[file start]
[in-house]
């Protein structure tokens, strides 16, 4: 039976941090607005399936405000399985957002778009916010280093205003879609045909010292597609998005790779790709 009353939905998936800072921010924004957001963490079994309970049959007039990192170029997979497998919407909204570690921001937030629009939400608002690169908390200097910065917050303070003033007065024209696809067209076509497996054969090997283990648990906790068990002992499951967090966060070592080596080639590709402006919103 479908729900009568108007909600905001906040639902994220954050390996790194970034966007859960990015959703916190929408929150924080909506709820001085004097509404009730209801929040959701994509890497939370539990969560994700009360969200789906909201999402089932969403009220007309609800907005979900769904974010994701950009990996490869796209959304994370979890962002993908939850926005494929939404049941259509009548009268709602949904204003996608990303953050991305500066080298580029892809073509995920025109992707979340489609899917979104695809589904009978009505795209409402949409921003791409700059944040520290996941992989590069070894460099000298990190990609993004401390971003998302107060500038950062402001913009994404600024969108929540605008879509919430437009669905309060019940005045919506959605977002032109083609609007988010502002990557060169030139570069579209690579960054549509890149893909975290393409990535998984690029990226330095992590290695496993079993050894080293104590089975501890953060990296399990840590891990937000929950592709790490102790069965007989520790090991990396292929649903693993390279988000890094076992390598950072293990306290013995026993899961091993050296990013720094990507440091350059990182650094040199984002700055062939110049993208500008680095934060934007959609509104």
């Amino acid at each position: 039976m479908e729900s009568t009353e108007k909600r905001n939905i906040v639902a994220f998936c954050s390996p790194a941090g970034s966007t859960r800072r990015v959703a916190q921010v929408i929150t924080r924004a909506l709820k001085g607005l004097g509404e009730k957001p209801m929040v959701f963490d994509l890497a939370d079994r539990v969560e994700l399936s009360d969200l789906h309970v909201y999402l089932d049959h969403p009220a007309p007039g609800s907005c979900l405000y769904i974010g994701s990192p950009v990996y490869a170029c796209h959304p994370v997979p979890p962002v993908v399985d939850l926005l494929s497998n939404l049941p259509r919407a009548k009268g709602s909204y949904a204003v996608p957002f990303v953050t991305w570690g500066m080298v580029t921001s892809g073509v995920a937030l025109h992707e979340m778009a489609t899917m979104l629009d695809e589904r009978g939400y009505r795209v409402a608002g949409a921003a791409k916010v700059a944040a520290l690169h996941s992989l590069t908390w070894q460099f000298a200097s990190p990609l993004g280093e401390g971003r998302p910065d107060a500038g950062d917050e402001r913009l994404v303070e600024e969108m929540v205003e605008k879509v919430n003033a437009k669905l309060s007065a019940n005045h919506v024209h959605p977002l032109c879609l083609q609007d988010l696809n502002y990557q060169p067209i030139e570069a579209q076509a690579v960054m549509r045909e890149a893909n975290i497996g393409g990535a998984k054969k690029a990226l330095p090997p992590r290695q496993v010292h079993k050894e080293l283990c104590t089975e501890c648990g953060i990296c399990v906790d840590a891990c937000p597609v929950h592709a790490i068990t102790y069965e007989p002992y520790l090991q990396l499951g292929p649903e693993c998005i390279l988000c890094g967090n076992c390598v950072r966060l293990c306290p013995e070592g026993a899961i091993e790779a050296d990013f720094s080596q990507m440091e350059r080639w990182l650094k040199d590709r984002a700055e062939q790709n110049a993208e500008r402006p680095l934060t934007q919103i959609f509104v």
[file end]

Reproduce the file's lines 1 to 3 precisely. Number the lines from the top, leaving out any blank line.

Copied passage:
[in-house]
């Protein structure tokens, strides 16, 4: 039976941090607005399936405000399985957002778009916010280093205003879609045909010292597609998005790779790709 009353939905998936800072921010924004957001963490079994309970049959007039990192170029997979497998919407909204570690921001937030629009939400608002690169908390200097910065917050303070003033007065024209696809067209076509497996054969090997283990648990906790068990002992499951967090966060070592080596080639590709402006919103 479908729900009568108007909600905001906040639902994220954050390996790194970034966007859960990015959703916190929408929150924080909506709820001085004097509404009730209801929040959701994509890497939370539990969560994700009360969200789906909201999402089932969403009220007309609800907005979900769904974010994701950009990996490869796209959304994370979890962002993908939850926005494929939404049941259509009548009268709602949904204003996608990303953050991305500066080298580029892809073509995920025109992707979340489609899917979104695809589904009978009505795209409402949409921003791409700059944040520290996941992989590069070894460099000298990190990609993004401390971003998302107060500038950062402001913009994404600024969108929540605008879509919430437009669905309060019940005045919506959605977002032109083609609007988010502002990557060169030139570069579209690579960054549509890149893909975290393409990535998984690029990226330095992590290695496993079993050894080293104590089975501890953060990296399990840590891990937000929950592709790490102790069965007989520790090991990396292929649903693993390279988000890094076992390598950072293990306290013995026993899961091993050296990013720094990507440091350059990182650094040199984002700055062939110049993208500008680095934060934007959609509104």
């Amino acid at each position: 039976m479908e729900s009568t009353e108007k909600r905001n939905i906040v639902a994220f998936c954050s390996p790194a941090g970034s966007t859960r800072r990015v959703a916190q921010v929408i929150t924080r924004a909506l709820k001085g607005l004097g509404e009730k957001p209801m929040v959701f963490d994509l890497a939370d079994r539990v969560e994700l399936s009360d969200l789906h309970v909201y999402l089932d049959h969403p009220a007309p007039g609800s907005c979900l405000y769904i974010g994701s990192p950009v990996y490869a170029c796209h959304p994370v997979p979890p962002v993908v399985d939850l926005l494929s497998n939404l049941p259509r919407a009548k009268g709602s909204y949904a204003v996608p957002f990303v953050t991305w570690g500066m080298v580029t921001s892809g073509v995920a937030l025109h992707e979340m778009a489609t899917m979104l629009d695809e589904r009978g939400y009505r795209v409402a608002g949409a921003a791409k916010v700059a944040a520290l690169h996941s992989l590069t908390w070894q460099f000298a200097s990190p990609l993004g280093e401390g971003r998302p910065d107060a500038g950062d917050e402001r913009l994404v303070e600024e969108m929540v205003e605008k879509v919430n003033a437009k669905l309060s007065a019940n005045h919506v024209h959605p977002l032109c879609l083609q609007d988010l696809n502002y990557q060169p067209i030139e570069a579209q076509a690579v960054m549509r045909e890149a893909n975290i497996g393409g990535a998984k054969k690029a990226l330095p090997p992590r290695q496993v010292h079993k050894e080293l283990c104590t089975e501890c648990g953060i990296c399990v906790d840590a891990c937000p597609v929950h592709a790490i068990t102790y069965e007989p002992y520790l090991q990396l499951g292929p649903e693993c998005i390279l988000c890094g967090n076992c390598v950072r966060l293990c306290p013995e070592g026993a899961i091993e790779a050296d990013f720094s080596q990507m440091e350059r080639w990182l650094k040199d590709r984002a700055e062939q790709n110049a993208e500008r402006p680095l934060t934007q919103i959609f509104v």